Snowflake supercharges its cloud-based data warehouse
Though only a fraction of traditional enterprises have moved their business intelligence operations outside the firewall to date, the cloud-based data warehouse market is already fiercely competitive. One of the main contenders is a startup called Snowflake Computing Inc. that is moving to cement its position this morning by rolling out a set of automation features aimed at easing large-scale analytics projects.
The arguably biggest addition is a hands-free provisioning mechanism for distributed deployments that are spread out over multiple virtual machines. Companies can now have additional processing power and storage additional allocated automatically during usage spikes, which solves two problems. First, it removes the need for administrators to manually take action whenever a business unit needs to perform an unusually resource-intensive analysis. And second, it enables end-users to quickly launch queries without having to wait on the IT department to prepare their data warehouse.
Requests can be streamlined even further using the new “adaptive” cache that Snowflake is adding in conjunction, which stores common query results for reuse. The startup says that pulling data from the cache is faster than re-generating it and thereby speeds up the creation of business reports. On the flip side, however, the feature introduces a new moving piece into its platform that can potentially complicate operations. Snowflake hopes to offset the management challenge by rolling out a number of new capabilities for administrators alongside the analytics optimization functionality.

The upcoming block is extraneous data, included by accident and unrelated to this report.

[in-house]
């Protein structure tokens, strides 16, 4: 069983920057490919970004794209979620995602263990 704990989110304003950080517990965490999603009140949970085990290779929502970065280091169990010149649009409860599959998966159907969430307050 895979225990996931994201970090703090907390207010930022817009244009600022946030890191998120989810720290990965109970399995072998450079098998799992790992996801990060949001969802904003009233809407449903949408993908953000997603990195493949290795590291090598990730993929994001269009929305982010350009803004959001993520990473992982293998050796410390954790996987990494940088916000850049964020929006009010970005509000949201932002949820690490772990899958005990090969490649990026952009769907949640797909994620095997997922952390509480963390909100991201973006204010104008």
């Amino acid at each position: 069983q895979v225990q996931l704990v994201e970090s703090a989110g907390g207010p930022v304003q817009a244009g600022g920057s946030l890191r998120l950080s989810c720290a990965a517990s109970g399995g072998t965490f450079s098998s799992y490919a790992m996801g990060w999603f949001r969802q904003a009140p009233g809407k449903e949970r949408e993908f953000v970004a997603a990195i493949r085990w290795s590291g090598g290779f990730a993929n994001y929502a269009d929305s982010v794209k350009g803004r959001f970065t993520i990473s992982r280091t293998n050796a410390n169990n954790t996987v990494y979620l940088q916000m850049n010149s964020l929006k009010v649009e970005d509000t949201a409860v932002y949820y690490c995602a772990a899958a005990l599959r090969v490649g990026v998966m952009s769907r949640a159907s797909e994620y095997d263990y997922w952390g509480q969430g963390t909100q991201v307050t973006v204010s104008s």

The two biggest additions are an automatic data creation mechanism and an Apple Time Machine-like recovery option that makes it possible to quickly restore a deployment to a state from a previous time point. When a user accidentally deletes an important record or a dataset is corrupted, all the IT department has to do is specify how far back to turn back the clock. The functionality comes on top of the existing reliability and outage prevention features in Snowflake’s platform.
Today’s update should make the startup more competitive both against the legacy premise data warehouse vendors that it seeks to disrupt and fellow cloud-based providers. The latter crowd includes Amazon Inc. with its AWS Redshift service and Microsoft Corp. as well as a number of traditional providers like Oracle Corp. that have only jumped on the cloud bandwagon in recent years.
Image via Pixabay
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